A cartographic history

Both maps are the same edition of the same series - 1951 1:25,000 series sheet 43/00, covering brownhills and surrounding area. In other editions, this was marked sheet SK00, the nomenclature of this scale was confused for some years. This is the one I featured an excerpt from a couple of weeks ago. Download a version of this in .PDF format below, this is the 'coal' version.

In my recent post ‘Other people’s maps’, I featured an excerpt from a secondhand 1951 issue 1:25,000 scale map I’d acquired from a map dealer. The map  – with Brownhills at its heart – carried some rather unusual hand written markings which fascinate me, and the small excerpt I featured certainly seemed to engage the readers. I promised to get the map scanned in full, as well as a second one obtained with it. Both sheets are identical, but the drafting on them is different. The markings still haunt, and I’ve included the whole sheet as best I can in each scan, as there are notes and scribbles in the margins which are clearly significant. Please put your thinking caps on, download a copy and peruse at your leisure. I’d love to know what was going on.

Exactly the same map as above, clearly sketched on by the same hand. Less aged, though, but exhibiting a cigarette burn upper left. This one has three circles shaded in the centre that seem to indicate something, but the centres of them make no sense; there's a ruled line indicating '6.8 miles to P.O. Tower' in pencil along with a couple of others that terminate on what would have been Bailey House in Brownhills. Download a copy below - this is the 'circles' version.

Both maps are very intriguing, but of course, the mapping is gorgeous and worth looking at in itself; however, the markings belie a history, and I’d love some clue as to what that was. The more you study them, the more you spot. The circles version is particularly interesting, as it’s markings seem obscure. I’m intrigued as to why anyone would measure the line of sight distance from Bailey house, the demolished Brownhills tower block, to the Post Office Tower in Pye Green, Cannock. Is there perhaps a radio amateur thing going on here? Maybe the circles indicate range of some sort? Notice also on that map the peculiar note of ‘Blake St.’ through Chasewater and the marking in red of the boundary of what would become the country park there. Oddly prophetic.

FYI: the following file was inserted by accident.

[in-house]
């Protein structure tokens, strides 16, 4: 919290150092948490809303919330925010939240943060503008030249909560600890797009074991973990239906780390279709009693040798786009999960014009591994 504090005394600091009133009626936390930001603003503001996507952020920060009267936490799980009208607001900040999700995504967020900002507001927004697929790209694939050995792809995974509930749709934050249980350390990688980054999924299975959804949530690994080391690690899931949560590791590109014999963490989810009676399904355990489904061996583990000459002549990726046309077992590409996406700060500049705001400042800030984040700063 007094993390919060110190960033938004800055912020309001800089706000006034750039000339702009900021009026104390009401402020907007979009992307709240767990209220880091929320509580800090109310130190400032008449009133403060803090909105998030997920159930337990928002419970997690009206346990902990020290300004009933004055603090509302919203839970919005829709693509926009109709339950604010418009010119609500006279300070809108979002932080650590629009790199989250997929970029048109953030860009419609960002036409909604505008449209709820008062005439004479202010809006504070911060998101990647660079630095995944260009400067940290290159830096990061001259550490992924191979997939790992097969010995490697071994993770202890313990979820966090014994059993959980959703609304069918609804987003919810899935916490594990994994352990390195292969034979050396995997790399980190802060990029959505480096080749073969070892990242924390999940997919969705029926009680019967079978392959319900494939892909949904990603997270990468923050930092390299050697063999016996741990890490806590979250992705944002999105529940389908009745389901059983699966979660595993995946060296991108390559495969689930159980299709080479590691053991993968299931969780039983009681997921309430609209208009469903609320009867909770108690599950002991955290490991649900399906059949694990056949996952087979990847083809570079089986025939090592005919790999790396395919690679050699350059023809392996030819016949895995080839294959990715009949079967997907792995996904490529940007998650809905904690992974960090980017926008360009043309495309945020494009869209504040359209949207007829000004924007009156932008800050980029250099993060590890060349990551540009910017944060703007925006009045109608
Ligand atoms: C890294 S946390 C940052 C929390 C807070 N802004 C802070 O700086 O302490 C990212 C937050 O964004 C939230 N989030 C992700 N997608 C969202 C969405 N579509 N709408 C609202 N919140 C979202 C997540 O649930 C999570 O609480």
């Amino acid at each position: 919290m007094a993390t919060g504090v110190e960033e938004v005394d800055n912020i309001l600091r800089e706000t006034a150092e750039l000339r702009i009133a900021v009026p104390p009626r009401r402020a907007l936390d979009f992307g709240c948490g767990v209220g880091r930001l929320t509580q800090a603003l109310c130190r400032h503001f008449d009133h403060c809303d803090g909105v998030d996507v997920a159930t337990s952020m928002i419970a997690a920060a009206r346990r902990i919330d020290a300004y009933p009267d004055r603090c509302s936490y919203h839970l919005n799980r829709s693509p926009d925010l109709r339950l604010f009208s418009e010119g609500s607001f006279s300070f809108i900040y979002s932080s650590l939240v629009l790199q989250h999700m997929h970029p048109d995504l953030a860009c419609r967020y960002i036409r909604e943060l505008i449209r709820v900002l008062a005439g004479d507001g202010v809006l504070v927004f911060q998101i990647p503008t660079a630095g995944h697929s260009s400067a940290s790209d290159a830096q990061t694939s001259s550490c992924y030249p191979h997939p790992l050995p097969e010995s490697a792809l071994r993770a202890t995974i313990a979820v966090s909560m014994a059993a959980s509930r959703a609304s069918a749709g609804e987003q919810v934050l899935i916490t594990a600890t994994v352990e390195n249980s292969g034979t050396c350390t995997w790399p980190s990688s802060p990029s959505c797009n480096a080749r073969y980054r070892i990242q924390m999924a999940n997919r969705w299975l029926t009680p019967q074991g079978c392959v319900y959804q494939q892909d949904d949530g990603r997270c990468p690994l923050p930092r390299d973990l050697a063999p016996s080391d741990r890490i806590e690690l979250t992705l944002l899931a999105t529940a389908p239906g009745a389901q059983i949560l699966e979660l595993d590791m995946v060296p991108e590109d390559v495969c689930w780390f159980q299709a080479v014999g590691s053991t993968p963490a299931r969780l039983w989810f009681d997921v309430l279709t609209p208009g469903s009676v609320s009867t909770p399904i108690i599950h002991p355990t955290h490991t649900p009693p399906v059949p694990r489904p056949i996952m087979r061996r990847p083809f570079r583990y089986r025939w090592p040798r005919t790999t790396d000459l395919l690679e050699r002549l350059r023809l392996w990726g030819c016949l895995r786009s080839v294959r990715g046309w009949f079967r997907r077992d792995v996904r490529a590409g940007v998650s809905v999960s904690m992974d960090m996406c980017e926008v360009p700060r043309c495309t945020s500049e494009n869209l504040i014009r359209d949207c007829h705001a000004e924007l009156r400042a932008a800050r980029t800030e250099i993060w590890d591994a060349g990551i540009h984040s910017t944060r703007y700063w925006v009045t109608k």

The coal version also has lists of notes in the margins, and curious numbers around Brownhills Common. There’s a key to the shaded relief noted by Andy Dennis, too. I can’t make out the note at the top about the Redmoor.

Please, if you have any ideas – or can expand on the wonderful detective work already undertaken by Andy Dennis and Mark T – please do. A previous owner of these maps was doing something interesting. I’m nosey enough to want to know just what…

The maps are in .PDF format, for which you’ll need Adobe Reader or similar – but most folks have that installed already. I recommend right-clicking the links below and selecting ‘Save as…’ to save the file to your computer. All of them will take a while to download on slow connections, so please be patient. The high quality one is 300 DPI resolution and should print fine up to A3/original size. The basic is 200 DPI and should print OK on A$, but is best for on-screen perusal.

OS sheet 43-00 circles – high quality download 8.8MB 

OS sheet 43-00 circles – basic quality download 4MB

OS sheet 43-00 coal – high quality download 8.5MB

OS sheet 43-00 coal – basic quality download 3.9MB

(my thanks to the kind runner who did the scanning legwork for me, thus enabling this post. You know who you are, you’re a star.)